In terms of your child’s nutrition, beverages matter. Milk, water, and 100 percent juices are best. Water is very important for thirst, of course, but it is non-nutritive. Fruit juices should be limited to a single serving of 8 ounces or less per day. And so, it is milk that plays the most critical role in enriching the quality of a child’s diet.

Expert advice on milk is shifting back toward whole milk. Whole milk, rather than low-fat or nonfat varieties, is ideal for nearly all young children because whole milk ensures adequate fat, a source of energy for rapid brain growth. Although some saturated fats raise the risk of cardiovascular disease or diabetes, some observational research suggests that the fat in milk does not increase such risks.

For children and adolescents, dairy milk is considered superior to nearly all plant-based milks. Of the four nutrients of concern cited by the U.S. Dietary GuidelinesOpens a new window, milk provides three: calcium, vitamin D, and potassium. To help fill other nutritional gaps, some producers of milk recently have started to add such essentials as omega-3 fatty acids (DHA), choline, and prebiotics (indigestible fiber) to their products, especially those designed for children.

DHA is a fatty acid that is crucial for each stage of early brain growth, playing a part in learning and memory. It was added to formula to match levels found in breast milk, especially formulas for premature infants, to aid brain and eye development.

Nearly 90 percent of the U.S. population fails to meet recommended dietary intake of omega-3 fatty acids once breast milk or infant formula are withdrawn, so the addition of DHA to milk helps supports brain and eye health of children and adolescents during a time of extraordinary physical and cognitive growth.

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Choline is another crucial metabolic nutrient for the body and brain. Choline is important for maintaining the structure of all cell membranes. It also works in association with DHA to safeguard brain-cell functioning and serves as a building block for making acetylcholine, a vital neurotransmitter in the brain. Choline deficiency can result in cognitive decline, emphasizing its importance not only for normal brain structure but also for cognitive performance.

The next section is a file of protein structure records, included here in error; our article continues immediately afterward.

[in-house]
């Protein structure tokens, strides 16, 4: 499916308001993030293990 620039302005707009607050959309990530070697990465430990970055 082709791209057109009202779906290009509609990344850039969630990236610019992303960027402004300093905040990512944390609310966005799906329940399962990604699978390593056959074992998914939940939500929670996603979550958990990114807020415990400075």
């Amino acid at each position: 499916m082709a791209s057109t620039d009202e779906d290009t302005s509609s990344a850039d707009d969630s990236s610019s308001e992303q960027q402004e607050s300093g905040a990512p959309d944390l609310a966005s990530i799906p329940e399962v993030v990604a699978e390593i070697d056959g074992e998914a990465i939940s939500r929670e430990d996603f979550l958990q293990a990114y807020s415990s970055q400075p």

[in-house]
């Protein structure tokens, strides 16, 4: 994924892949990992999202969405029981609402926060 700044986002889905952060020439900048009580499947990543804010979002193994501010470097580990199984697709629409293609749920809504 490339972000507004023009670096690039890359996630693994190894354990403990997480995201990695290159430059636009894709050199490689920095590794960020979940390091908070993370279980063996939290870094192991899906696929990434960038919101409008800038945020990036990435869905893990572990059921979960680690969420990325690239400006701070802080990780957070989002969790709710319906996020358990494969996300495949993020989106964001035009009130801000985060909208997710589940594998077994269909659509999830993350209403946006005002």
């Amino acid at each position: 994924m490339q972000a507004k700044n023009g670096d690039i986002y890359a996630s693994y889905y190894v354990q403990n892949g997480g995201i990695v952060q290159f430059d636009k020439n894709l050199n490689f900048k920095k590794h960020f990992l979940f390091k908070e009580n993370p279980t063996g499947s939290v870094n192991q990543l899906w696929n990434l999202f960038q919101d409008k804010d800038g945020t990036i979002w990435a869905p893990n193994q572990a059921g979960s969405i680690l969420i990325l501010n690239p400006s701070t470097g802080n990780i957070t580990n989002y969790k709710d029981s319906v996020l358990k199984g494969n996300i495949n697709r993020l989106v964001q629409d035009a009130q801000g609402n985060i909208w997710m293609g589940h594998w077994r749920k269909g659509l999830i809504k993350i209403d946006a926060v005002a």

Finally, prebiotics, often certain types of fiber, help nourish beneficial intestinal bacteria. At birth, infants encounter billions of bacteria, including some pathogens that could threaten their health. Breast milk contains large doses of prebiotics in the form of human milk oligosaccharides, or HMOs. HMOs support the naturally present beneficial bacteria, which may in turn help protect against infections, aid digestion and absorption of food, and help strengthen the body’s metabolism. Adding prebiotics is a strategy that encourages a stable, supportive intestinal microflora throughout the growing years, as well.

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Every meal and snack matters. So, if you stay current on the science of nutrients being added to foods and beverages, you can better understand how they may help your child lead a healthier life.

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This post was sponsored by Horizon Organic®Opens a new window.

Dr Robert D Murray

Robert D. Murray, M.D. is a professor of Pediatrics and a consultant on projects involving pediatric nutrition and childhood obesity. He spent his career in the Department of Pediatrics of the Ohio State University College of Medicine, located at Nationwide Children’s Hospital, with 30 years in the field of pediatric gastroenterology and nutrition. He also served as Director of the Borden Center for Nutrition and Wellness, the Pediatric Medical Director for Ross Labs (a division of Abbott Labs), and Director of the Center for Healthy Weight and Nutrition. Dr. Murray is currently working with other pediatricians around the globe on malnutrition among children. 

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